Popular awareness of the party-list system is increasing somewhat. According to a March 2019 Pulse Asia survey, three in four Filipino voters ‘have heard, read, or watched something about the party-list system’. Back in 2001, a similar survey carried out by Social Weather Stations found that ‘a third (35%) heard of the party-list system only during the survey’ itself; i.e. a 65 per cent awareness rate.

As a result of this high public awareness, the number of party-list groups participating in the country’s elections has always been high. This is also due to the system’s tendency to encourage fragmentation, compared to traditional or mainstream electoral parties which have a tendency to converge around two major coalition groups.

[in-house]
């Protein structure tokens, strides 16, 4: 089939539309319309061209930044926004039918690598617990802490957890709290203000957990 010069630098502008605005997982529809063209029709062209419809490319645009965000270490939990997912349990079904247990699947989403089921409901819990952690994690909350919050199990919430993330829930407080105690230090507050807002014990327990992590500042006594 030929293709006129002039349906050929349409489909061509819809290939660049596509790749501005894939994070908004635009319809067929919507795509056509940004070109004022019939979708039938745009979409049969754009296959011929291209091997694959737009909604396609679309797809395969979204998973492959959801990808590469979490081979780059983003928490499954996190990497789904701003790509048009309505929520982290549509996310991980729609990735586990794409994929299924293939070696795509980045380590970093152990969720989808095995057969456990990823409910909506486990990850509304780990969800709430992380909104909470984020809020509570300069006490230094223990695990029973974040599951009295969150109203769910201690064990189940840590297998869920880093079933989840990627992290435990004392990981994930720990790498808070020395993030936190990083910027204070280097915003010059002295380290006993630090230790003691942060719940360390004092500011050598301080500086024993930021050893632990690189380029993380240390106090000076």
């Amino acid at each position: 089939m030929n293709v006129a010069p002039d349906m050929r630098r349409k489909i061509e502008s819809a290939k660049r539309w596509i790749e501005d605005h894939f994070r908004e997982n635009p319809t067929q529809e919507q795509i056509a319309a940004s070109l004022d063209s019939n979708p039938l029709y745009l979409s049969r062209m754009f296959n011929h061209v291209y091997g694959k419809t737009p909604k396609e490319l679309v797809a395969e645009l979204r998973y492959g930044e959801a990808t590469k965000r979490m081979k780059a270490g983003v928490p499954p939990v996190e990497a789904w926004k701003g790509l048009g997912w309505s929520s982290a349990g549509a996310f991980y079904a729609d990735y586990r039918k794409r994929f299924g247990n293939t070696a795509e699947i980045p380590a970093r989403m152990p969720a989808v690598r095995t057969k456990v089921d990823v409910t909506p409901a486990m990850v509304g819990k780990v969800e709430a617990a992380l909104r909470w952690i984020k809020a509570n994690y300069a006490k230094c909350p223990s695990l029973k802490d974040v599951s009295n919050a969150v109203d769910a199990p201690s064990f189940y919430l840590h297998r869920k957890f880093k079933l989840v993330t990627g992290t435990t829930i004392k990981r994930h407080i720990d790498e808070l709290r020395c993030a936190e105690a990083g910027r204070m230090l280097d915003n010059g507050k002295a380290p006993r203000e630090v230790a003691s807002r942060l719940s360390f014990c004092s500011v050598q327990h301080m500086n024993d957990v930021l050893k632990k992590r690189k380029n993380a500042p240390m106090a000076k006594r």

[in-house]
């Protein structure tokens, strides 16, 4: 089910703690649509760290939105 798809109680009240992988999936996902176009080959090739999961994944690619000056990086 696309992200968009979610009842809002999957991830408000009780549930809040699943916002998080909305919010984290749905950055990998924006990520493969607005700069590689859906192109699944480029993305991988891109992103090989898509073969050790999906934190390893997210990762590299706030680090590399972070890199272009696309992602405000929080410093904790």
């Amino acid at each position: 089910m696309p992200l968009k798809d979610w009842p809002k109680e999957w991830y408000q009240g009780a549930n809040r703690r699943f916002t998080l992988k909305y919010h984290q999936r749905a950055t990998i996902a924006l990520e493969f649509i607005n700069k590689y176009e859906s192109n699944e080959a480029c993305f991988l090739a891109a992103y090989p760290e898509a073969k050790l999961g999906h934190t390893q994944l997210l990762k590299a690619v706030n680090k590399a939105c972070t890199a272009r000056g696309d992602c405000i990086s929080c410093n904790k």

During the first party-list elections in 1998, more than 9 million votes were cast for 123 party-list organisations compared to around 20 political parties that participated in that year’s elections. Two decades later, there were 134 party-list groups that competed in the 2019 elections while only two coalitions of mainstream parties competed against each other – the pro-administration Hugpong ng Pagbabago (Coalition for Change) and the Oposisyon Koalisyon (Opposition Coalition).

Shortly after the 2001 elections, a case was filed calling for the disqualification of several party-list groups for their inability to represent marginalised and underrepresented sectors as provided in RA 7941 and the 1987 Constitution. At the time, the Supreme Court affirmed that party-list groups are required to represent marginalised sectors and, as a result, disqualified certain organisations that would have been entitled to a seat in the House of Representatives.